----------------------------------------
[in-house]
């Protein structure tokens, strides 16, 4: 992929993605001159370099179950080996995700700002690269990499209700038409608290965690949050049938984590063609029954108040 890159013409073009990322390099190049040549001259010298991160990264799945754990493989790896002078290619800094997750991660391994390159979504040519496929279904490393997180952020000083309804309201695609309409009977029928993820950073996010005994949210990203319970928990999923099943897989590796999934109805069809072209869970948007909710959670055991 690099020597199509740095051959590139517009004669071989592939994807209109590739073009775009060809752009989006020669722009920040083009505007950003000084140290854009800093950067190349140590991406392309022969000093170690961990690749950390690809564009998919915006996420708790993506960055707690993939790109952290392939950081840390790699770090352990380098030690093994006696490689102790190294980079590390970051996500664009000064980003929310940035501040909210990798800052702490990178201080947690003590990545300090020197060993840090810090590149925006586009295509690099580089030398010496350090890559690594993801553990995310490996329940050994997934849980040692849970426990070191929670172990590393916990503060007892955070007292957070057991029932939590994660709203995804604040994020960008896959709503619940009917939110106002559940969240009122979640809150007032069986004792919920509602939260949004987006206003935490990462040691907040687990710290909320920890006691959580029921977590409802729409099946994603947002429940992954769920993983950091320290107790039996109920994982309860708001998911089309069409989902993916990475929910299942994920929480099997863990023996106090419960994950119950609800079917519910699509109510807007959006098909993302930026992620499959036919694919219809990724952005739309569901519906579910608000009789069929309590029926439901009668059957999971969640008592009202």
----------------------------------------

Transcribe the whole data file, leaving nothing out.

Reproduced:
[in-house]
């Protein structure tokens, strides 16, 4: 992929993605001159370099179950080996995700700002690269990499209700038409608290965690949050049938984590063609029954108040 890159013409073009990322390099190049040549001259010298991160990264799945754990493989790896002078290619800094997750991660391994390159979504040519496929279904490393997180952020000083309804309201695609309409009977029928993820950073996010005994949210990203319970928990999923099943897989590796999934109805069809072209869970948007909710959670055991 690099020597199509740095051959590139517009004669071989592939994807209109590739073009775009060809752009989006020669722009920040083009505007950003000084140290854009800093950067190349140590991406392309022969000093170690961990690749950390690809564009998919915006996420708790993506960055707690993939790109952290392939950081840390790699770090352990380098030690093994006696490689102790190294980079590390970051996500664009000064980003929310940035501040909210990798800052702490990178201080947690003590990545300090020197060993840090810090590149925006586009295509690099580089030398010496350090890559690594993801553990995310490996329940050994997934849980040692849970426990070191929670172990590393916990503060007892955070007292957070057991029932939590994660709203995804604040994020960008896959709503619940009917939110106002559940969240009122979640809150007032069986004792919920509602939260949004987006206003935490990462040691907040687990710290909320920890006691959580029921977590409802729409099946994603947002429940992954769920993983950091320290107790039996109920994982309860708001998911089309069409989902993916990475929910299942994920929480099997863990023996106090419960994950119950609800079917519910699509109510807007959006098909993302930026992620499959036919694919219809990724952005739309569901519906579910608000009789069929309590029926439901009668059957999971969640008592009202």